Sunita glanced at Anand's parents and gestured that she hadn't. "Come on, there's no problem. After all, he is your best friend."

The teacher brought Sunita and made her sit next to Anand's mother. Sunita kept looking down. Anand's mother gently lifted Sunita's face to look into the watery eyes of the girl.

"Sunita looks tired out. I don't want to bother her now to tell me all about this."

"By the by", Sister Maria asked. "How's Anand now?"

"Well, the doctor said that he has to undergo a head surgery. They have asked an expert surgeon to come from Mumbai. He arrived just now. He has gone to see Anand in the ICU. We are waiting for what he has to say."

She was interrupted by the arrival of the surgeon. All of them jumped up to meet him.

"Well, doctor?", Anand's father asked.

"A bad injury but I've seen people survive through worse. I think he will require all our prayers... ", that was when he saw the children, "have all these children come to meet Anand?.. Well, well.. then I think I don't think we need to believe in luck. I have asked them to immediately arrange for the operation in about 15 minutes."

"Doctor", Sunita interposed.


"You are definitely sure that nothing will happen to Anand?"

"Well, he has the best care and I too am a strong believer that the most crucial battles are fought in the mind.. Have complete faith and everything will turn out all right. Right, I am now going to conduct the operation. I will talk to you after the surgery. Sister, I think you can tell the children that they can see Anand tomorrow. Today, it will be tough I think."

"Don't you worry, Sir. They are all an understanding lot."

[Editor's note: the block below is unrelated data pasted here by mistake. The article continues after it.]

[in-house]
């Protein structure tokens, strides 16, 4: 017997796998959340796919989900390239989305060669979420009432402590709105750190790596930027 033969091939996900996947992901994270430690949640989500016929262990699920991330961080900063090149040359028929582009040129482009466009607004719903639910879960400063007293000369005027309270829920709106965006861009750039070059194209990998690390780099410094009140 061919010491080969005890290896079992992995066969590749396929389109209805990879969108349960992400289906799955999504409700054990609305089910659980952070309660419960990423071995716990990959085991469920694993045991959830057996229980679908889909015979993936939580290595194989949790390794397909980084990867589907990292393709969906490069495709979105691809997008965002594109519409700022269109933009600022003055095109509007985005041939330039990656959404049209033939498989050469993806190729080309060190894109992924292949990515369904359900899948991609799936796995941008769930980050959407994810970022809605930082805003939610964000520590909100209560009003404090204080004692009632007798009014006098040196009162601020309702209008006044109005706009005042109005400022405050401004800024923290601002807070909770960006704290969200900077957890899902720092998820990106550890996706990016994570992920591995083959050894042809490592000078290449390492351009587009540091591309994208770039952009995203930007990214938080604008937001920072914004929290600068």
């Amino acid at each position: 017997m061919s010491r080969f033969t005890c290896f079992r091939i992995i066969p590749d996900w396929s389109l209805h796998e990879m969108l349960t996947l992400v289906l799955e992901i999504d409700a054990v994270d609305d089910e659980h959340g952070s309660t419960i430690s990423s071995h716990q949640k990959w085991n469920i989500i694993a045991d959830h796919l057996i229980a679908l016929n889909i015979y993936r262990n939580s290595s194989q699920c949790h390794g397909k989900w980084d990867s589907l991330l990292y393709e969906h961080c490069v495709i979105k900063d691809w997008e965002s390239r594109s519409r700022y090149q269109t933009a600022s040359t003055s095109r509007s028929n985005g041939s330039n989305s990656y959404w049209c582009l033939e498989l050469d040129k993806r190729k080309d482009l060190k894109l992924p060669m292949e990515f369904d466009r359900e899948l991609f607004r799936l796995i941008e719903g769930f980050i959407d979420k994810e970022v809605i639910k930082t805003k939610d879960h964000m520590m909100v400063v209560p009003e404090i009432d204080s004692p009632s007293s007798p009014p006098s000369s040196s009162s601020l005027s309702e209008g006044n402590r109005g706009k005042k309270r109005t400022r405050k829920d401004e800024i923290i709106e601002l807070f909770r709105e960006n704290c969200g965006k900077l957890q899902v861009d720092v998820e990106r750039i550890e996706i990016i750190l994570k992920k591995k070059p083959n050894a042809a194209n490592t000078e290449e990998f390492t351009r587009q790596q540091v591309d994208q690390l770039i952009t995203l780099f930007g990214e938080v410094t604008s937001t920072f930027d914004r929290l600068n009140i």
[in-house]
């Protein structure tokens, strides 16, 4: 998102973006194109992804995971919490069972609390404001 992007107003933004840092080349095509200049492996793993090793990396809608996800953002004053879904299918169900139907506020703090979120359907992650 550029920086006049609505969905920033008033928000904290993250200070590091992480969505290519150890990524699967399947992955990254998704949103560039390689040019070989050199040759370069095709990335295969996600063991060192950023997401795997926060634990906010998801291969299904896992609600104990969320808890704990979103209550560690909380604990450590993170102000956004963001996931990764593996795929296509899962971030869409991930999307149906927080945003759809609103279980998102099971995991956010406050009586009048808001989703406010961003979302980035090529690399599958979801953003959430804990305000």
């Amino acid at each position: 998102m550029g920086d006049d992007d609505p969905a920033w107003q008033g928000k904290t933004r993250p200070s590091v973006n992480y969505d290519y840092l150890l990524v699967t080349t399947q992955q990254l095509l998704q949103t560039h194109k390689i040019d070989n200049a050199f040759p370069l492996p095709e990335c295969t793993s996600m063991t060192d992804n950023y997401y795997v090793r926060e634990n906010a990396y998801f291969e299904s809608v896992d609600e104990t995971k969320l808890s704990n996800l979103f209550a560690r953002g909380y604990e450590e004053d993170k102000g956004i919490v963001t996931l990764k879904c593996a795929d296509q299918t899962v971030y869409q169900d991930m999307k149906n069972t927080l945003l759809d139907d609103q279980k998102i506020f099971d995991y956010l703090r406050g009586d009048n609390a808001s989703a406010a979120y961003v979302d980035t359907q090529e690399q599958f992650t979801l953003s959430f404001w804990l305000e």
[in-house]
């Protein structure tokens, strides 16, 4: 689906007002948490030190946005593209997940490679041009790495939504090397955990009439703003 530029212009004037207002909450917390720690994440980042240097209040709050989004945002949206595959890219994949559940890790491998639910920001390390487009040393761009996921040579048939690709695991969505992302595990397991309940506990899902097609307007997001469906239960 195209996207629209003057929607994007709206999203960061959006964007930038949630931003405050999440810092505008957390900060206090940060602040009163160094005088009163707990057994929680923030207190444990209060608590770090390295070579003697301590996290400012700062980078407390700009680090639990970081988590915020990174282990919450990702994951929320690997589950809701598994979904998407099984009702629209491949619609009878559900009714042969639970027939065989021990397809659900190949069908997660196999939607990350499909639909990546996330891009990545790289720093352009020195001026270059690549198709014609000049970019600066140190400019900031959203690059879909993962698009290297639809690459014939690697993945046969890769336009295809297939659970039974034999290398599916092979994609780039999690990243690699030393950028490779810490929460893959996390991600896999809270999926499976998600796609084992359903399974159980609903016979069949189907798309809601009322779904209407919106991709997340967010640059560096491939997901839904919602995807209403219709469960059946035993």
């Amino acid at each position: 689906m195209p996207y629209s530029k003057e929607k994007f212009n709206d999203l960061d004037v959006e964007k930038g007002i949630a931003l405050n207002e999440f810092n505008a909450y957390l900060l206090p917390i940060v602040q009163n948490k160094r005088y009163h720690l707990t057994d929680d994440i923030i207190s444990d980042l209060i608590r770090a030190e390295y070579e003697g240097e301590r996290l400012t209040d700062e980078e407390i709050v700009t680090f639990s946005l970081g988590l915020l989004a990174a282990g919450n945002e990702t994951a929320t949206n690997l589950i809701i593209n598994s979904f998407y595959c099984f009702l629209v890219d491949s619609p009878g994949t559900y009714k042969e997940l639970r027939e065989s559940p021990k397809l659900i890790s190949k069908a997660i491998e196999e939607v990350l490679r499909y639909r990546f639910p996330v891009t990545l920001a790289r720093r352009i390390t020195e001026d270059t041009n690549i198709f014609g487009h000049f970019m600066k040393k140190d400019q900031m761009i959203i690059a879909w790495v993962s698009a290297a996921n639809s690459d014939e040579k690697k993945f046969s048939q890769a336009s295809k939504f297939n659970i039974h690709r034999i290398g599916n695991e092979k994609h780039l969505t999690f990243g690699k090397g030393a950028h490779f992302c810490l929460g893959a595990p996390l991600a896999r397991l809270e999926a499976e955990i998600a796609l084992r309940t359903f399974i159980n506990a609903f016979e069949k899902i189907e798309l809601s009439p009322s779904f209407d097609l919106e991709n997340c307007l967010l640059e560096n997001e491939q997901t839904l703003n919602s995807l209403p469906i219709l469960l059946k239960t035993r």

The operation took nearly three hours. Every-time the operation theatre doors opened, there was a sudden rise of expectations as to what had happened. The receptionist on the ground floor had to come up and make sure the children were still there. She had never known such a quiet and disciplined lot before.

Finally, the doctor came out.

"The operation was successful. He needs to be in ICU for a few days so that we can be sure that there are no after-effects. After-effects in head injury are extremely dangerous, but I think if he makes it through the first few days without problems he will be all right. Trust in God. Everything will be all right.". The doctor gave a thumbs up to the children. Immediately, he was engulfed in a wave of emotions. "Thank you Doctor." "Thank you"

Sister Maria came up to Anand's parents. "God has answered our prayers. I think I will leave with the children now. They are satisfied now I hope. I will come everyday and gather news of Anand's recovery for them. Dont' worry, all our prayers are with him whether we are here or not."


It was midnight. The children had left in the evening. Anand's mother was leaning on the couch. She was tired but yet she could not go to sleep. She looked down at Sunita who was lying on her lap.

Sunita spoke, "Aunty, I am not able to sleep at all."

"Well, I too am not sleepy. It is always the case when someone close to you is ill. I can see that Anand means a lot to you. He means a lot to me too. I don't seem to know about this particular aspect of his life that is unfolding itself rapidly in front of me. I mean - these chidren ... and you.....I think you are the one who knows how to help me assemble this jigsaw. Please tell me."

Sunita wiped her tears with her dupata, "Let me relive my treasured moments with Anand in my mind and recite along as I do so. Probably then I may be able to relax".

She then closed her eyes and started off.

"Well, both of us got to know each other as we were from the same college and we both work in Bangalore. I used to live alone in an apartment in the outskirts of Bangalore. Most of my communication with Anand was by mail and phone. I used to feel restless all evenings. Sometimes, I used to break down and cry.